Putting Up Revivals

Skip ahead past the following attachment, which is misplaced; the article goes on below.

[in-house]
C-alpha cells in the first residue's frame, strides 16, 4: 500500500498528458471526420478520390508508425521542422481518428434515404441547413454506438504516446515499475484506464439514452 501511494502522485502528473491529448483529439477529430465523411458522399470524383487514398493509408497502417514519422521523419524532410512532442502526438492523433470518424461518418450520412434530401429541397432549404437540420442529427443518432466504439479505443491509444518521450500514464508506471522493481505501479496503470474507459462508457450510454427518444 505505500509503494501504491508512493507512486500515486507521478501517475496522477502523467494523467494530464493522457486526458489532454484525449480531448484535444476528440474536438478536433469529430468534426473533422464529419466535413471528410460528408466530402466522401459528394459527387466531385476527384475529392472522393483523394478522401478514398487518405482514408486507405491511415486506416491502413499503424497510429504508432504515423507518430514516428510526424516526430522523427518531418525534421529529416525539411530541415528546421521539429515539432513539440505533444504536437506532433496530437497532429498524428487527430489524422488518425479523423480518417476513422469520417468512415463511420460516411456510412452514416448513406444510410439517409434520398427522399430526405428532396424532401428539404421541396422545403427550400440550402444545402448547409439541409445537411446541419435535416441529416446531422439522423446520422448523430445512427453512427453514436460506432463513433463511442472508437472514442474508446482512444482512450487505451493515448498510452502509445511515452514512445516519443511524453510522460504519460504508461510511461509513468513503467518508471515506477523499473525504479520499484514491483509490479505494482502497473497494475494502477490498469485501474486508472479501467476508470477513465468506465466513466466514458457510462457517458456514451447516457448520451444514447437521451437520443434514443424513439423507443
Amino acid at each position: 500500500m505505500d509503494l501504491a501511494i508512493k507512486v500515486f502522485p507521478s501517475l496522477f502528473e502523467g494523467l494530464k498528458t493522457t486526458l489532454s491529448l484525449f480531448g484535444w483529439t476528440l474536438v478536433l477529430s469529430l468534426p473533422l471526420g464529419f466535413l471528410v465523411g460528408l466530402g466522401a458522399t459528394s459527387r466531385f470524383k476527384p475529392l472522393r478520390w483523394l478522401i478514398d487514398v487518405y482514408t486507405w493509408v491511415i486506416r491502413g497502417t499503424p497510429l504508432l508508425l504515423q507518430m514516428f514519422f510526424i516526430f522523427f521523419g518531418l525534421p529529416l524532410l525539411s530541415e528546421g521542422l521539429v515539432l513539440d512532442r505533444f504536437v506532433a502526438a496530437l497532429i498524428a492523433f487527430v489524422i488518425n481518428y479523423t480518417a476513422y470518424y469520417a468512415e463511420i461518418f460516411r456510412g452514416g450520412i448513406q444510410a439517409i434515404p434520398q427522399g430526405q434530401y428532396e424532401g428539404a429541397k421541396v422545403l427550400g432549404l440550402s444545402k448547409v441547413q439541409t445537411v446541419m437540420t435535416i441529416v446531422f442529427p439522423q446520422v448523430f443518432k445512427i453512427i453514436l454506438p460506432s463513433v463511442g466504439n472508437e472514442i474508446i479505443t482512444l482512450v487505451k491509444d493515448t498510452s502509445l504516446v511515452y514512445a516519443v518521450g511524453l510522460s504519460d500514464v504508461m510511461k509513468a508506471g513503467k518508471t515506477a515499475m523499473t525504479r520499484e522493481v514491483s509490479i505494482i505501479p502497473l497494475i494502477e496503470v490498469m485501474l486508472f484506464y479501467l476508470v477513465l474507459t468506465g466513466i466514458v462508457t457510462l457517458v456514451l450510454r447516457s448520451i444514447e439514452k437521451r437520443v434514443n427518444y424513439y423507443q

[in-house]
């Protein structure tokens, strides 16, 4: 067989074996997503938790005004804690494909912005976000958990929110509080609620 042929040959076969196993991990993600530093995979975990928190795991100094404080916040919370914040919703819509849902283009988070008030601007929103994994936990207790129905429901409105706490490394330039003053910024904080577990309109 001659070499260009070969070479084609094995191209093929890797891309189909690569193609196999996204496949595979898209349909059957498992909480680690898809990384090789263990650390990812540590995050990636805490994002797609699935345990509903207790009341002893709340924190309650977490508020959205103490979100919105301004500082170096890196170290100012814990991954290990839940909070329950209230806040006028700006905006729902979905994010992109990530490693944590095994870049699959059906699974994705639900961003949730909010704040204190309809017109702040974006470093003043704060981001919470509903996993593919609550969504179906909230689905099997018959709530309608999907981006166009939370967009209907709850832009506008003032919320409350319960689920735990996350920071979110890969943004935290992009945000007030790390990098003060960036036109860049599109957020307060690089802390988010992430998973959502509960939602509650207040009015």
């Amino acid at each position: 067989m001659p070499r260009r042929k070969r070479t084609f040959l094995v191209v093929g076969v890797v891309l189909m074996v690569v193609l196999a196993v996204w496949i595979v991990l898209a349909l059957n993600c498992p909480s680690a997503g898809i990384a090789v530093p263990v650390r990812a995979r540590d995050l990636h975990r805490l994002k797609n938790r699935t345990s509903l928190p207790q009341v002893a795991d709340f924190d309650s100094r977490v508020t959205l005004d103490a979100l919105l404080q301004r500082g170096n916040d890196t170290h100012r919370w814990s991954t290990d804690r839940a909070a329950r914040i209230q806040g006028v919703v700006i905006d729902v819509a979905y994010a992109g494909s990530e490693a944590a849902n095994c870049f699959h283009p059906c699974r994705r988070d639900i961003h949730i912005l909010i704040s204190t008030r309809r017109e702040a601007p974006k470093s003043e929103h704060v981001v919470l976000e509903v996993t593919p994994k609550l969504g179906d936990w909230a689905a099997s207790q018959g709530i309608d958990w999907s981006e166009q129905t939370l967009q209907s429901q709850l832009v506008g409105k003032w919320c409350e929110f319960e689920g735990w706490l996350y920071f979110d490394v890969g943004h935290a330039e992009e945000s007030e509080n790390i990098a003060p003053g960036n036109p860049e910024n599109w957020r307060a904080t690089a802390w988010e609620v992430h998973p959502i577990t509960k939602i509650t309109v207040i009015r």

The hilariously sharp off-Broadway revue ‘Forbidden Broadway’ has always prided itself on being the strong critical voice of the theatre industry, saying (or belting) those things that everyone within the industry is thinking. Part of its genius is knowing where the line is, and teetering just on the edge between sharp satire and rudeness. Its 2008 incarnation ‘Forbidden Broadway Goes to Rehab’ included a particularly relevant number, ‘Putting Up Revivals’ in which Sondheim ‘himself’ talked about the necessity to revive works of art to feed a modern day audience. Expertly put to Sondheim’s own ‘Putting it Together’ from Sunday in the Park with George, a song that discusses the challenges facing a new writer in financing, producing and creating new work, it captured the industry’s obsession with reviving Sondheim’s work in both the UK and USA over the past decade. It’s a well known fact that whilst his rich catalog of musicals each enjoyed an extended life after the original production, revivals of his shows became not only fashionable but also financially and critically successful.